Wes Anderson, for me, is like that one friend you don’t always need to see when you’re in town or on a day off. That one friend you never really seem to meet up with on a regular basis as you know that eventually you’ll catch up and when you do it’ll be fun. Now with that Wes Anderson style prologue out of the way, let’s dig into his newest offering in ‘Isle of Dogs’.
Let’s get this out of the way; unsurprisingly, it looks beautiful. Let’s just tick that box straight away. The visual aspect of Wes Anderson’s movies is something that some people just expect without truly appreciating the artistry behind the scenes. It’s vibrant, intricate to the degree that it looks simple and lovingly created.
Talking of ticking boxes, you have a number classic West Anderson’s elements to the story and players. It’s whimsical and also self indulgent – just in that endearing sort of way only Anderson can truly get away with. The writer-director has a confidence and a swagger that is similar to performers taking their curtain drawn round of applause.
For Isle of Dogs, we’re dropped into Megasaki City. Mayor Kobayashi has introduced a new executive degree to expel all canines to Trash Island in order to prevent illness sweeping through Megasaki City’s citizens. Atari, a young boy begins his journey to locating and being reunited with his dog, Spots.
The comedy is as rich in expressions or lack thereof as it is in traditional laugh out loud jokes. Isle of Dogs settles into its flow quickly and showcases the world and inhabitants with extravagance. Trash Island and its portrayal comes as a highlight, from the feeling of seclusion felt through the use of sound to the visual delight of a desolate and unforgiving landscape.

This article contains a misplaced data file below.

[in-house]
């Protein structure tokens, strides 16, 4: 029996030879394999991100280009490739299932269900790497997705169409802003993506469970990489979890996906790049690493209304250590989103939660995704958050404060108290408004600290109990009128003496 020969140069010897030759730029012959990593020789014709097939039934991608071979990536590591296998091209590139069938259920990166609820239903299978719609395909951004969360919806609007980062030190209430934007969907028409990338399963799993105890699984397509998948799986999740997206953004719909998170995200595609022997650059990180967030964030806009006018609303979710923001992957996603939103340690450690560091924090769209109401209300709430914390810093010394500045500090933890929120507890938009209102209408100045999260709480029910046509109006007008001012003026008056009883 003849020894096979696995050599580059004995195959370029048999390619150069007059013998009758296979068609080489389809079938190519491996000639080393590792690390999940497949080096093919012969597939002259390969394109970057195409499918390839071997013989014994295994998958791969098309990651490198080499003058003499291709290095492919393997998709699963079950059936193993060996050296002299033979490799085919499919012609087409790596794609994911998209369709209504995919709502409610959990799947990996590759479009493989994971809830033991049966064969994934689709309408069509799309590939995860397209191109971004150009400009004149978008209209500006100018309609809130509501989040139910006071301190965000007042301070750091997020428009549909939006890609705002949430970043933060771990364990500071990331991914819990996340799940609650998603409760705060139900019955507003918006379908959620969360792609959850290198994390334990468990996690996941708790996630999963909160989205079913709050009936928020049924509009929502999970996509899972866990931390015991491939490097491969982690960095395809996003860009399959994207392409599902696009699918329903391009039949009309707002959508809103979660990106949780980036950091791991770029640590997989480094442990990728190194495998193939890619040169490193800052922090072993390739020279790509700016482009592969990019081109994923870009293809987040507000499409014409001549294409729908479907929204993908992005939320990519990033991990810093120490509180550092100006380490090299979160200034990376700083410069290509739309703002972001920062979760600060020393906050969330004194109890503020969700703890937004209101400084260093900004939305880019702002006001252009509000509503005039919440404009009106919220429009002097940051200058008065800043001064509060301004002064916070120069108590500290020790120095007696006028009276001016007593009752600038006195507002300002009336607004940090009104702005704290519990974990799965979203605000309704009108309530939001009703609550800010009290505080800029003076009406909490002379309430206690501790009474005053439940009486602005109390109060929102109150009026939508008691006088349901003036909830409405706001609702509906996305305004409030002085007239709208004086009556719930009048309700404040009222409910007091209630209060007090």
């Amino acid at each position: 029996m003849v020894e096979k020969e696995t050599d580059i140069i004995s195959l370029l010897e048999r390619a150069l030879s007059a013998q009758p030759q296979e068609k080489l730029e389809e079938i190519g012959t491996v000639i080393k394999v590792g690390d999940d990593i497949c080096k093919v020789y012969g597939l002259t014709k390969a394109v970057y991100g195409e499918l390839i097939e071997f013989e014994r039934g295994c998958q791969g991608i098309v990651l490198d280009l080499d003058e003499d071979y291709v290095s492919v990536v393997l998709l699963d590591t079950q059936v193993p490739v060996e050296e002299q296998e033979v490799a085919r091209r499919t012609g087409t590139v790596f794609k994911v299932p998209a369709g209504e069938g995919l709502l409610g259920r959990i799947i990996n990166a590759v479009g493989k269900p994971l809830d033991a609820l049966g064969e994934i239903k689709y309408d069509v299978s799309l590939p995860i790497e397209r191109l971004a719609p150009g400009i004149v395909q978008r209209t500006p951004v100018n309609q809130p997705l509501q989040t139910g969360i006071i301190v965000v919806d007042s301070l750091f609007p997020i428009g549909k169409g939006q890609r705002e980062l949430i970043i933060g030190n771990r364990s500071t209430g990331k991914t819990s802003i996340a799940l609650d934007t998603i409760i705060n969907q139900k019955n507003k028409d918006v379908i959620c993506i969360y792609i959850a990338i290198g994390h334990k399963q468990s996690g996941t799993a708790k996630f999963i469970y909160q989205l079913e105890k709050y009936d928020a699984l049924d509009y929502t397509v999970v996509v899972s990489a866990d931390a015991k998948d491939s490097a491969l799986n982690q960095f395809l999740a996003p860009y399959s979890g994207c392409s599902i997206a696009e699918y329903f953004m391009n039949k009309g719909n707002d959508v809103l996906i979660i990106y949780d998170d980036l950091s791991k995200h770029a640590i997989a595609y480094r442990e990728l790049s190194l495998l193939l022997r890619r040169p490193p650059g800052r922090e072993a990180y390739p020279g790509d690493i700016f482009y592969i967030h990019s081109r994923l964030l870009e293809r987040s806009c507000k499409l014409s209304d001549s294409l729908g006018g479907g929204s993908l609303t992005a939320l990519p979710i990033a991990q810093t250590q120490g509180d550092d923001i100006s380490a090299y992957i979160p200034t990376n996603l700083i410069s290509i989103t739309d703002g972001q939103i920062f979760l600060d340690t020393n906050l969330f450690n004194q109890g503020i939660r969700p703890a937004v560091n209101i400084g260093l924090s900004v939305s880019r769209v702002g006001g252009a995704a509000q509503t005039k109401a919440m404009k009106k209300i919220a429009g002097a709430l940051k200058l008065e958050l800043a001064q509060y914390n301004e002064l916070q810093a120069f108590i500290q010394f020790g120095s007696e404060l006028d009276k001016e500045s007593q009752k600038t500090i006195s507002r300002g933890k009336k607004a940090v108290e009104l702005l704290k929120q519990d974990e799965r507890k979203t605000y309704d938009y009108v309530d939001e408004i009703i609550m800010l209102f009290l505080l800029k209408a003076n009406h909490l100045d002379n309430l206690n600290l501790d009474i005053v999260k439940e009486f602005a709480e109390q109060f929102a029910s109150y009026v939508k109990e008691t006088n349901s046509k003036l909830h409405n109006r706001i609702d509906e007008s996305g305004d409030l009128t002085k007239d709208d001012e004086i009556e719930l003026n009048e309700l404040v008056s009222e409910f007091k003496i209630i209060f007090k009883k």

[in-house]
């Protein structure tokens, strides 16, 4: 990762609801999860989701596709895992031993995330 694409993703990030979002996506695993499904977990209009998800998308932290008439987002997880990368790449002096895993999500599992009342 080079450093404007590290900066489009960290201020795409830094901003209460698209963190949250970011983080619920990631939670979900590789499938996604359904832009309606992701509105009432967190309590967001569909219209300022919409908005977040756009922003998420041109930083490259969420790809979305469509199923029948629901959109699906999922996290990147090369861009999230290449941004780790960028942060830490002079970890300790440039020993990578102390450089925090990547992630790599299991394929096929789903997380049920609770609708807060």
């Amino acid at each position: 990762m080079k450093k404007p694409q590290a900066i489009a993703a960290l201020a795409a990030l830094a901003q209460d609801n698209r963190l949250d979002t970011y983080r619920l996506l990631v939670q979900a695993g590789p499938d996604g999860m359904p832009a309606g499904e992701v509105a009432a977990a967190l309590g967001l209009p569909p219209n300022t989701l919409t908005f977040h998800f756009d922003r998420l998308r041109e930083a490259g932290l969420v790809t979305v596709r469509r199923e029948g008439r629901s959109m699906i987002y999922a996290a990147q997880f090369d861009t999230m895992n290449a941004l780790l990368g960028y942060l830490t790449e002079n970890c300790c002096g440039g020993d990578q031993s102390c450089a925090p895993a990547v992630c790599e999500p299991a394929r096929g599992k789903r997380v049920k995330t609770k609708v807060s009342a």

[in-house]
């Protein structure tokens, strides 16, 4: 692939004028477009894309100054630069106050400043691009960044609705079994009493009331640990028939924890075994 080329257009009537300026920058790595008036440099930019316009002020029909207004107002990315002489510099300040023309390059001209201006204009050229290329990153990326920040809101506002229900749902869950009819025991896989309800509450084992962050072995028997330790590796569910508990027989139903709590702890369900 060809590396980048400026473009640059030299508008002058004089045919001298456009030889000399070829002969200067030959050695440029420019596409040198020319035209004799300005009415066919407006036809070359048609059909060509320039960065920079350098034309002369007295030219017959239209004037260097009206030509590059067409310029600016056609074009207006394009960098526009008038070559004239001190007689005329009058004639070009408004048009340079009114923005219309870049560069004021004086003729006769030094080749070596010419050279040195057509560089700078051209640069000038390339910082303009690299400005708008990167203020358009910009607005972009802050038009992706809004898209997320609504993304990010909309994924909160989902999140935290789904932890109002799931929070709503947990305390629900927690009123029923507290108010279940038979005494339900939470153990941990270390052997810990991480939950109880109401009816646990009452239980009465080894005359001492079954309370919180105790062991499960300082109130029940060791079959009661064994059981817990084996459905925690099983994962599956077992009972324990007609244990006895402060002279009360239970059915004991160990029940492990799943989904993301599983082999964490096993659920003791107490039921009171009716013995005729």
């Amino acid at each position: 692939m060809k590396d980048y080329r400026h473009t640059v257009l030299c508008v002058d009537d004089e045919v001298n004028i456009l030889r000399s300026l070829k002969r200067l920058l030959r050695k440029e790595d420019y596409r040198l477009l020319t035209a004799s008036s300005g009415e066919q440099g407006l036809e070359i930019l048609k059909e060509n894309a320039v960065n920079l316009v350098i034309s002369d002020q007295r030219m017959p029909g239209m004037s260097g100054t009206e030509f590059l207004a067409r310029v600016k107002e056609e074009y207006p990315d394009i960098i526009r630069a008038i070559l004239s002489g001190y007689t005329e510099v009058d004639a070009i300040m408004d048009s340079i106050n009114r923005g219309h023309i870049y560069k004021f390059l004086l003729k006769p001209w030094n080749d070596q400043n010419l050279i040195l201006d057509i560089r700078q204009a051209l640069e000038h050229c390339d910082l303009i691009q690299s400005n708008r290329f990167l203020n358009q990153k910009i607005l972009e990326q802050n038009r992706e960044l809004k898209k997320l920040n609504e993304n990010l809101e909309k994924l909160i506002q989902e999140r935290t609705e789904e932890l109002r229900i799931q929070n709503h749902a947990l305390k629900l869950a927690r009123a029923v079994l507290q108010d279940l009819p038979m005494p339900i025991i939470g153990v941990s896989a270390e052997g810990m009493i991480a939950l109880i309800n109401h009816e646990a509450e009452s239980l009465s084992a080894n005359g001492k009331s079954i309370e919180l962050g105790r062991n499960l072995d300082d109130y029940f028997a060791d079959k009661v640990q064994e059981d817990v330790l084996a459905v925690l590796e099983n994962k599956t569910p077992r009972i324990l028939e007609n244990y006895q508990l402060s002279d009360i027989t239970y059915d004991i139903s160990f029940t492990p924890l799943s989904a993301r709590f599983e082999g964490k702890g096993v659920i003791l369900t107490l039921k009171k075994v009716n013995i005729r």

It is important, however, to bring up that in a movie striving to recreate a culture, environment and life as vividly as Isle of Dogs is, Wes Anderson’s cast, including Bill Murray, Greta Gerwig, Edward Norton, Bryan Cranston, Jeff Goldblum, Harvey Keitel, Frances McDormand, Scarlett Johnson, Tilda Swinton, Bob Balaban and Liev Schreiber have been a conversation regarding cultural appropriation due to said cast largely not being Japanese. Many more well informed than I have expressed their views on the subject so please do search these out.
But when all is said and done, with Isle of Dogs you’ll be getting a Wes Anderson movie and I mean that as no negative. It’s always good to meet up with old friends.
RELEASE DATE:Friday 30th March 2018